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Slot Car Bodies

Updated on May 18, 2012

For professional slot cars

In the world of commercial slot car racing, there are numerous types of classes that are raced.

But when it comes to slot car bodies, you can be sure that they are made of either hard plastic or GE Lexan.

Because commercial slot car racing is about speed

The majority of bodies available will be very lightweight Lexan. The only hard plastic bodies you will see are those out of model kits that have been adapted to fit onto custom built slot cars. You will not find these manufactured as complete cars.

The genesis of todays slot car bodies

In the mid 1960's, the first lightweight “pulled” bodies appeared. They were vacuum formed out of .020” Cellulose Acetate Butyrate and could be painted with lacquer based paints. By the 1970's, all bodies regardless of shape were being vacuum formed with the stronger Lexan.

You can find slot car body styles pulled in 5 thicknesses depending on the manufacturer. The most common is .010” followed by .007” which is used almost exclusively on the very flat and very sleek wing car bodies.

slot car bodies
slot car bodies

The entry level, semi scale slot cars you find for sale in a slot car raceway come equipped with the .010 “ thick Trans-am style or American Le mans style. Truth be told, they aren't very detailed or look much like the real car. Because they are so light however they add very little top weight to the car itself which equated to much better handling than a heavy body.

Thick bodies for certain slot cars only

Rental cars are typically used by beginners why spend their first 15 minutes hitting every wall on the track. For this reason, bodies are made especially for them out of .040” Lexan. They are truly durable. Very few bodies are pulled in .015” and .020” because it does hurt the handling of the slot car. These are usually in the style of American Le mans of sometimes NASCAR, for special races requiring everyone to use them. The slot car owner can spend time painting these very elaborately because they will last for years being thicker.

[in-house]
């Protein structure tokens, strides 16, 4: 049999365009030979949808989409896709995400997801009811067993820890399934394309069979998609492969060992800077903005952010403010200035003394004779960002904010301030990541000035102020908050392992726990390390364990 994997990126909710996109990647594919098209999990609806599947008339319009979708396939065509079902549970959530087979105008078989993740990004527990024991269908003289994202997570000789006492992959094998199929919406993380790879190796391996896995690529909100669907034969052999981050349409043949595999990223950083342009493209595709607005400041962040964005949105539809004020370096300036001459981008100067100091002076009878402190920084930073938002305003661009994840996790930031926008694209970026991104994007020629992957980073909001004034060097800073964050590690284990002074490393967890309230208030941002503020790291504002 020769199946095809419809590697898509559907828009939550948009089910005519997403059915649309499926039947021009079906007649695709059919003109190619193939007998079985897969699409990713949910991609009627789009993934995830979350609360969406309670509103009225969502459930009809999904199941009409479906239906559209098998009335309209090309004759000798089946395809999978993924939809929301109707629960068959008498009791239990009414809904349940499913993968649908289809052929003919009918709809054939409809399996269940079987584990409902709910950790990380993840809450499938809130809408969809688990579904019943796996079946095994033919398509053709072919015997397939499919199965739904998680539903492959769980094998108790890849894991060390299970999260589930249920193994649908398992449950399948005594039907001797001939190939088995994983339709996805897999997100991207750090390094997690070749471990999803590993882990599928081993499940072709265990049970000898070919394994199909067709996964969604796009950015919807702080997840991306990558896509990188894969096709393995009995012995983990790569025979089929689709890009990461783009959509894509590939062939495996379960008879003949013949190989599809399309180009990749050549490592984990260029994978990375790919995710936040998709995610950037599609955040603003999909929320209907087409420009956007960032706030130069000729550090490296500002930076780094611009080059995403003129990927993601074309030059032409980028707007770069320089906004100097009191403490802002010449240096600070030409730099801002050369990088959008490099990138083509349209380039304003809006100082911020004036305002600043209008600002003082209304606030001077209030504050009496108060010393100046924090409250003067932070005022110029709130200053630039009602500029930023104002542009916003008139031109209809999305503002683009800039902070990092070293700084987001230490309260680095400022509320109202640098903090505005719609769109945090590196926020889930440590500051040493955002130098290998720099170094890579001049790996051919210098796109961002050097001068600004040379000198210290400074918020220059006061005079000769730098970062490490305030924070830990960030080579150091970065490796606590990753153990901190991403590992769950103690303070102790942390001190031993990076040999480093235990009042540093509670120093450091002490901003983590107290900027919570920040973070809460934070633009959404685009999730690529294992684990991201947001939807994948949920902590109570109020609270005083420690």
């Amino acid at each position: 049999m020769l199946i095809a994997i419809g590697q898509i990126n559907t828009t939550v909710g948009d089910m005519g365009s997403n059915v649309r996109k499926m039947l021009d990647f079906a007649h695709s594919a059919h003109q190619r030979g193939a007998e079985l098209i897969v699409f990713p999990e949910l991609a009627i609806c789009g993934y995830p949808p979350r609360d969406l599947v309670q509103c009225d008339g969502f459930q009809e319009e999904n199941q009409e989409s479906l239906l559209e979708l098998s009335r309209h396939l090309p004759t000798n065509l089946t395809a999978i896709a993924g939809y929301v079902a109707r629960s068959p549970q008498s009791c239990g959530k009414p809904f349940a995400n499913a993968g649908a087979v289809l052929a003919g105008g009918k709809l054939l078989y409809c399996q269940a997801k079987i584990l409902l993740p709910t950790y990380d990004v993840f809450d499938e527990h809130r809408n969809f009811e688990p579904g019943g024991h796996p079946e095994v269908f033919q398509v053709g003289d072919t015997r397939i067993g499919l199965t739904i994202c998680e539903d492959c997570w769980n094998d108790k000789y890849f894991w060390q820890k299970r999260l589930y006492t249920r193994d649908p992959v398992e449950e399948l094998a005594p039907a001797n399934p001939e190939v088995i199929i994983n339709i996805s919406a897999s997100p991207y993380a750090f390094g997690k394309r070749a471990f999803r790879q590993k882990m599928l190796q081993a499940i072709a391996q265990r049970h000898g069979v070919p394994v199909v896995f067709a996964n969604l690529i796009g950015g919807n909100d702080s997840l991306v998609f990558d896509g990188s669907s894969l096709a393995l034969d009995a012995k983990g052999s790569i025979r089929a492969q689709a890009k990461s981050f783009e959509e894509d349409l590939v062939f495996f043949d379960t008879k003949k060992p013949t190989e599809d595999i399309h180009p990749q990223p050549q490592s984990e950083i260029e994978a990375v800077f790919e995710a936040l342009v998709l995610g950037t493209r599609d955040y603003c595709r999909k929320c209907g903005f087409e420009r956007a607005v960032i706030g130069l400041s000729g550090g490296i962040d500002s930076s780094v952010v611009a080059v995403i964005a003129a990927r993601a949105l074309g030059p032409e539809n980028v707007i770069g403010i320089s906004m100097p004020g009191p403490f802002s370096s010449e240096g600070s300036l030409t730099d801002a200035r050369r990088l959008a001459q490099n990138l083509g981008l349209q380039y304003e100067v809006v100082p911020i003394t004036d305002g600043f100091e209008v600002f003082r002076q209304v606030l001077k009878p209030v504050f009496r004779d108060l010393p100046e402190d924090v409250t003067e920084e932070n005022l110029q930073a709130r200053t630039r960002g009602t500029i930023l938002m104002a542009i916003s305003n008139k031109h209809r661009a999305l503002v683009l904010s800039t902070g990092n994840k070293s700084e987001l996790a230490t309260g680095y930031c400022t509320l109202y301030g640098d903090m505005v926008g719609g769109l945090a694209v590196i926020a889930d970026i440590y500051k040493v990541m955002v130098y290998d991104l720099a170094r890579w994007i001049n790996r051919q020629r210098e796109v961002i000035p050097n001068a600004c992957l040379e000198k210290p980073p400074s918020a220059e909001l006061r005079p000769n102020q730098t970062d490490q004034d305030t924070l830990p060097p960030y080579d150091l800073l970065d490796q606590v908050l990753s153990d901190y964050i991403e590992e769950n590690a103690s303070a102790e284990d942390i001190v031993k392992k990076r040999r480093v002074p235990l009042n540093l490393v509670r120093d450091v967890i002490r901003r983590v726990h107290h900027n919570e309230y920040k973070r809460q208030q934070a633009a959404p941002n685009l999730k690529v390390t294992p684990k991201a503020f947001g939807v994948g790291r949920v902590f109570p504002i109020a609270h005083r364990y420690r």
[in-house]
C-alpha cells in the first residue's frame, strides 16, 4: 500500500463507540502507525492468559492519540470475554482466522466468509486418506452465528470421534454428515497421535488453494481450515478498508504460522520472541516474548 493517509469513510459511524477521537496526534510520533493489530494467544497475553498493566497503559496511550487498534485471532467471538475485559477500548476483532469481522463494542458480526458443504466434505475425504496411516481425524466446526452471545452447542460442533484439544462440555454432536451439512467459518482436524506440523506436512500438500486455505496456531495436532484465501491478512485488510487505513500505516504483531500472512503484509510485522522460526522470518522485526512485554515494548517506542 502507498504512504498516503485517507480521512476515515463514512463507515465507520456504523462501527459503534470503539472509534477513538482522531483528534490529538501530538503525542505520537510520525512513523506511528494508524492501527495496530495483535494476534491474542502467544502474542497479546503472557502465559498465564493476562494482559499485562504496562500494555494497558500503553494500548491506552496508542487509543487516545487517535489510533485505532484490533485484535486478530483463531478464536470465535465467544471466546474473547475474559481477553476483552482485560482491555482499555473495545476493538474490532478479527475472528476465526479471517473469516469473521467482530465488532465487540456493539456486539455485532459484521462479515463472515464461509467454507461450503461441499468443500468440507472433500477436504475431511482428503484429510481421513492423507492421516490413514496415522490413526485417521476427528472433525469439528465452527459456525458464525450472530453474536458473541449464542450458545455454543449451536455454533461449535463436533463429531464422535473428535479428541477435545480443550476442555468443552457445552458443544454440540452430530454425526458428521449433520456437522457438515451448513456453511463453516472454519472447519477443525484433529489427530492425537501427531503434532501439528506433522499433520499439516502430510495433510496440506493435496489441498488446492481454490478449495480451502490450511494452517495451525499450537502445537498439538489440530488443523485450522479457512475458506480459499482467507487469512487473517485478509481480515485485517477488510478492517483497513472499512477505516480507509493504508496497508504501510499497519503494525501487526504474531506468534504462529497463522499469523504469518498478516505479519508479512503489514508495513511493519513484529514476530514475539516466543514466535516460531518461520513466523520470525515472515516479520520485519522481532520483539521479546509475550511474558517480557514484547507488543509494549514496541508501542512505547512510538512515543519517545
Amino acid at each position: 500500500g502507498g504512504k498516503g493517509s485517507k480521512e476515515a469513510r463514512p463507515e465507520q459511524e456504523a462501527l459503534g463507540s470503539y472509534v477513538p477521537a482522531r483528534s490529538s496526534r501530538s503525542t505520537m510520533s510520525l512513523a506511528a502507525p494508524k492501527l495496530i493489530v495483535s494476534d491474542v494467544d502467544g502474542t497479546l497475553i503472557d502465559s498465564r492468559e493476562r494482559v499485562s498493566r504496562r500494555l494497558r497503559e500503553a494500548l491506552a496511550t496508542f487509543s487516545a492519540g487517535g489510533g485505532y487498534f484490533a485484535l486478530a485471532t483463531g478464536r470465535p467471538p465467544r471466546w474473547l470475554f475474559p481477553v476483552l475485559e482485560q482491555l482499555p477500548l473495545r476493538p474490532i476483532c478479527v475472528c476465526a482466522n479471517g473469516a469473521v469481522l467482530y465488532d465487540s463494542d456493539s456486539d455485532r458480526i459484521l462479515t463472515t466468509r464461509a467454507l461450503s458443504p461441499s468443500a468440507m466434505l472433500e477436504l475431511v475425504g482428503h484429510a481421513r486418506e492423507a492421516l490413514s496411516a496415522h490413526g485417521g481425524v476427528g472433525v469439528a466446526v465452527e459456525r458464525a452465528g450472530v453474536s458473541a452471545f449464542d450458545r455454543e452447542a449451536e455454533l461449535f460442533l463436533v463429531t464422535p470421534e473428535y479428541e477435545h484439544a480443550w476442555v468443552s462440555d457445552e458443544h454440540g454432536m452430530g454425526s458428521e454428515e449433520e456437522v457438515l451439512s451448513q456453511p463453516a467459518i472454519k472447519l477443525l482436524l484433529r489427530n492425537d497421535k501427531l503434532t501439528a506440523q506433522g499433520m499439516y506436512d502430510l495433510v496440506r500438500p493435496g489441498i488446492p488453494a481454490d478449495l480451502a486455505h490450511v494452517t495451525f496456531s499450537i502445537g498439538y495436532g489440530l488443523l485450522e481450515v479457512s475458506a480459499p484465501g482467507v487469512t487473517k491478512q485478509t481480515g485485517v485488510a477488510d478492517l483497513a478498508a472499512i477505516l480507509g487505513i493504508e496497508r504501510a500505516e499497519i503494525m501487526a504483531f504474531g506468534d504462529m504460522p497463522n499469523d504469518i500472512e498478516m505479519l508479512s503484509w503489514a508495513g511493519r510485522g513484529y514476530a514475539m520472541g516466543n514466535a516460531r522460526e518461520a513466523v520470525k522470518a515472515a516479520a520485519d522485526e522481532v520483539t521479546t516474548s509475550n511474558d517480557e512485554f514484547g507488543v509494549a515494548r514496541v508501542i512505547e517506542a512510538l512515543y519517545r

Thin bodies in race conditions, do not last more than 3 races on average. It is hard to justify putting too much effort into painting a body that won't last long. This is why you will see most bodies with unremarkable 1 or 2 color paint schemes.

The extra things for bodies

Decals for the bodies

There are many decal sheets available to match your favorite race car. The biggest selection is of NASCAR race cars as expected. These are not what come in model kits or were available in the 60's. Those decals are the water transfer type than do not last very long at all on a flexible body. Today's decals ore really stickers. They are made of mylar with very powerful adhesive. Stick them on right the first time because you probably will not get then off again.

Wing car bodies

The final slot car bodies I want to talk about are the wink bodies. They are sold as being .007” thick but they usually end up being closer to .005”. Some are even pulled in .005” but the results are very flimsy. There comes a point where you compromise aerodynamics with weight reduction. These bodies don't go right on the chassis after painting. They get “wings” taped to the sides and a plastic spoiler front and back. This is called air control. It forces and traps air over the body resulting in tremendous down force. It is this down force that allows these type slot cars to exceed 70 MPH.

To get some great insights into the history and technology of slot car racing, visit the website written by the pro who has been in slot car racing since almost the beginning.

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